A spooky horse might be more likely to tuck their hooves over a fence, but they're also more likely to bolt off the course. I'd honestly rather risk a few faults than be run away with. Besides, I've seen spooky jumps, and they look like crap.

Andalusians of Grandeur said...

I think you are right on with this one, Vlc. My Arab is suspicious of clippers, so I started with one of those buzzing massagers in my pocket. She acted really skittish for a while, but I let it run and treated her the same. Now, she loves to have it used on her all over. The BO teases me about my horse liking a vibrator. lol!

Anonymous said...

Desensitizing to commonly seen objects and events is a good idea - but I think sometimes we're more of the problem than the horse - we expect the horse to spook or overreact, so they do! If we ignore the scary object or event, after the initial spook (hopefully, in place), usually we can go right on with what we're doing. This of course doesn't apply to a horse that has been "trained" to fear an object or certain handling by mistreatment - here careful, slow desensitizing is needed.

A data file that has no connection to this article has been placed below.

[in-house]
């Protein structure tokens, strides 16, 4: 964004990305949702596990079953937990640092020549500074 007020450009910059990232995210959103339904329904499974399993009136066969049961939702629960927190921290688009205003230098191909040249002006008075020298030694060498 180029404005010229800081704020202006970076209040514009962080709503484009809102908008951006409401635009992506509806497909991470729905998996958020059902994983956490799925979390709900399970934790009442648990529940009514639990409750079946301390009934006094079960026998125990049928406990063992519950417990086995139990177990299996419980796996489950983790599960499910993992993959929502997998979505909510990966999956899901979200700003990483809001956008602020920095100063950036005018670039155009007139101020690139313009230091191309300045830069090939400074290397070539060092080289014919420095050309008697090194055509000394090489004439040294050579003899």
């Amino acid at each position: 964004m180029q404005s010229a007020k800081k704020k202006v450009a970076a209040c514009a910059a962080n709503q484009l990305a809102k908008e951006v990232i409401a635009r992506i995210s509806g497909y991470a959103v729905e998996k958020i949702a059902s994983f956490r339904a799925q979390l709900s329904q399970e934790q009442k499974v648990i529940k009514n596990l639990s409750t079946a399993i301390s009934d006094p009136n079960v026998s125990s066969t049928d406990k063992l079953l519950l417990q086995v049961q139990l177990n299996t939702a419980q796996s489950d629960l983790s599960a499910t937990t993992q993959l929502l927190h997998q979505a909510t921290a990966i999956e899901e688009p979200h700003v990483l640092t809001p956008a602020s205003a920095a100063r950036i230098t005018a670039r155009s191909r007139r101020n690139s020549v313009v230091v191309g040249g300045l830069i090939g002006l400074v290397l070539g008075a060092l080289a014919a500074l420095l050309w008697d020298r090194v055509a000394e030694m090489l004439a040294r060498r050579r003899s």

But I think desensitizing has its limits - it's more important to help the horse learn how to deal with being scared - it's OK for them to spook or feel scared or uncertain, but they need to learn to trust you to guide them safely through the scary situation. They need some learned responses that you can use when scary things come up, because you can't desensitize to every scary thing that might possibly come up.

The only truly dull horses I have seen are those that are shut down due to being "forced" or punished for trying, or sometimes horses that have been imprinted - they are sometimes lacking in normal responses to stimuli which can make them hard to work with.

Deer Run Stables said...

No doubt about, it; flooding works as a psychological conditioning tool. It's even the method of choice for dealing with human phobias, according to research on effectiveness.

I'm with your friend who prefers to have the horse participate-- mine learn that they can turn the scary clippers off by turning to look at them (while loose in a stall with me standing outside), which then progresses to turning off the clippers by touching them with their nose, then lowering their head while the clippers rest against their bridle path, etc.

I think that dullness might come from flooding that has no release. I base that on the old (and tragically cruel) psychological experiments where rats that were on an electrified floor that they had no means of deactivating (by pressing a lever or whatever), would fairly quickly stop expending energy trying to run around and escape, and instead would just sit there listlessly, being shocked and not moving.